Rowlatt Act & Satyagraha 1919
On the basis of the finding of the Rowlatt Committee two bills were introduced in the Imperial Legislative Council.
- Out of them one was dropped and another which was an extension to the Defense of India Regulations Act 1915 was passed as “Anarchical and Revolutionary Crimes Act of 1919, in March of that year.
- This act authorized the government to imprison for a maximum period of two years, without trial, any person suspected of terrorism.
- The act provided speedy trial of the offenses by a special cell that consisted of 3 High Court Judges. There was no court of appeal above that panel.
- This panel could also accept the evidences which were not even acceptable in the Indian Evidences Act.
Thus in succession, the Government passed Montagu Chelmsford Reforms and Rowlatt Act that were part of the Carrot and Stick policy of the British.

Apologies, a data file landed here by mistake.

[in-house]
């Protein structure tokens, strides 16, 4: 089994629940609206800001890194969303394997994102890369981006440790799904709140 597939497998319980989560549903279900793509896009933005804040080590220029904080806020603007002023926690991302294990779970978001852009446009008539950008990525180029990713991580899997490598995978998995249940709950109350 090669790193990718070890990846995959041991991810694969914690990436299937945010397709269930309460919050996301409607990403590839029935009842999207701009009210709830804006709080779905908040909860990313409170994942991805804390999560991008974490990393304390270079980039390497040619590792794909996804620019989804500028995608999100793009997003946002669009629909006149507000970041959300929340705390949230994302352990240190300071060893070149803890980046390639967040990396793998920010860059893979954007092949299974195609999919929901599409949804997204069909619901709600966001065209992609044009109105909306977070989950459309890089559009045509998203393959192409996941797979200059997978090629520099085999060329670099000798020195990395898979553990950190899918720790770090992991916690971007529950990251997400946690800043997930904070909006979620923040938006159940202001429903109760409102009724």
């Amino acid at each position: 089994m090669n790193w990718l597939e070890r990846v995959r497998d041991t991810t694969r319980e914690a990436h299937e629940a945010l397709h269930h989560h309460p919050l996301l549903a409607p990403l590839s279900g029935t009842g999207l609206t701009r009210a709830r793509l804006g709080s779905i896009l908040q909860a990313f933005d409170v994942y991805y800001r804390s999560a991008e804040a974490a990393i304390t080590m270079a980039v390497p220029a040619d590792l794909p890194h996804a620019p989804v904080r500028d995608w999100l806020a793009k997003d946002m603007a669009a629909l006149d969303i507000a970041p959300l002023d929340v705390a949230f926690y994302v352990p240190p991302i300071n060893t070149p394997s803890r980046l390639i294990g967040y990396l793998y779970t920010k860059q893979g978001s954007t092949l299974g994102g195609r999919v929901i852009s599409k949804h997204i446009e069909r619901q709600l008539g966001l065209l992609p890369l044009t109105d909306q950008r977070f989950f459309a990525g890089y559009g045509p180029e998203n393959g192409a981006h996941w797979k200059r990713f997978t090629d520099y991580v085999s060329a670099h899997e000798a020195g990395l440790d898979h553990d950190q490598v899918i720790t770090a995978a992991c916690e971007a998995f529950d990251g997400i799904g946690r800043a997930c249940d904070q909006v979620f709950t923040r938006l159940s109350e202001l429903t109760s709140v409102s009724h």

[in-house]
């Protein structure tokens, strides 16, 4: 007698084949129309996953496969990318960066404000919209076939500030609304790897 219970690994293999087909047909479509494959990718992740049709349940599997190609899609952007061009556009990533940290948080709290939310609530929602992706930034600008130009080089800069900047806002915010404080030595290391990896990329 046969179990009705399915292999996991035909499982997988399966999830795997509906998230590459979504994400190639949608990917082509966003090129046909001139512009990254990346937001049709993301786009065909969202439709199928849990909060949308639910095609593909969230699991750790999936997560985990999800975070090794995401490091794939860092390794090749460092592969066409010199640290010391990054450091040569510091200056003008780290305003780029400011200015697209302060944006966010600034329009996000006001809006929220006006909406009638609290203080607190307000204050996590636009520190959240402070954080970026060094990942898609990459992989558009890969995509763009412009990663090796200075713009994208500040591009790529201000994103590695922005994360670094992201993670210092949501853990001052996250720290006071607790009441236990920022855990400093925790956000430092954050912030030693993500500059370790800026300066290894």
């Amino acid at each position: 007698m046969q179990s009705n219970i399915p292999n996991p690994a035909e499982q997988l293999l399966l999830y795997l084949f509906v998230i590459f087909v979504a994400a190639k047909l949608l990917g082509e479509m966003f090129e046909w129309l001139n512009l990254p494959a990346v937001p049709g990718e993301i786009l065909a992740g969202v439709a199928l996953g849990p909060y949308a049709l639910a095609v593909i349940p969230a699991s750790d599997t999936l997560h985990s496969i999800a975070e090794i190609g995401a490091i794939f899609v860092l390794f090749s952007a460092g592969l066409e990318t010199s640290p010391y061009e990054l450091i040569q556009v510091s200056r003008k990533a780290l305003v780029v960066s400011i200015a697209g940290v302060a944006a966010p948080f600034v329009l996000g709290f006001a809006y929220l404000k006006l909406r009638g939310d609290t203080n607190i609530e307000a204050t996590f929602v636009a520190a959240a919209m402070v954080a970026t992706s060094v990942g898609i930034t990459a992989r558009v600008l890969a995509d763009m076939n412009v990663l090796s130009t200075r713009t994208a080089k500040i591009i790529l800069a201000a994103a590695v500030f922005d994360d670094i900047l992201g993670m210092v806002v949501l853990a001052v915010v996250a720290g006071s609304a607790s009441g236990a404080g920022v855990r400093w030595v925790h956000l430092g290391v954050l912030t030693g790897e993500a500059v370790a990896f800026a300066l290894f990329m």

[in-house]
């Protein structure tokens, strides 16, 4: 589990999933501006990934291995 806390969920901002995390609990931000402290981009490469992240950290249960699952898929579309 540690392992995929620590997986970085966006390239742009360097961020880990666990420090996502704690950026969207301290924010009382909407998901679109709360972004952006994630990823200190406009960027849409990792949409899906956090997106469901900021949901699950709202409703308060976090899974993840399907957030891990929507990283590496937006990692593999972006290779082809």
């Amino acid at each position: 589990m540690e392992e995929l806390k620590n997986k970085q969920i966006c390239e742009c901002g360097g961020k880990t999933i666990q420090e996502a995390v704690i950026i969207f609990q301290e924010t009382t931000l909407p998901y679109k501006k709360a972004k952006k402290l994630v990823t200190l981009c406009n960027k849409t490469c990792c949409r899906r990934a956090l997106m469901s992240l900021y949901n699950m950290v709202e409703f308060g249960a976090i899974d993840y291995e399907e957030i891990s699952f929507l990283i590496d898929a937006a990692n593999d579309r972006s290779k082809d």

This act gave a new direction to the movement. Gandhi organized a mass protest at all India level. By March 23, 1919, the volunteers started courting arrests. The three organizations viz, the Home Rule league, Muslim league and the Satyagraha Sabha along with some other small organizations coordinated and organized the biggest Satyagraha ever.
On April 6, 1919, an all India strike was organized. There was mob violence in Bombay, Ahmadabad and all other major towns. The Satyagraha lost momentum with the Jallianwala Bagh tragedy on April 13, 1919.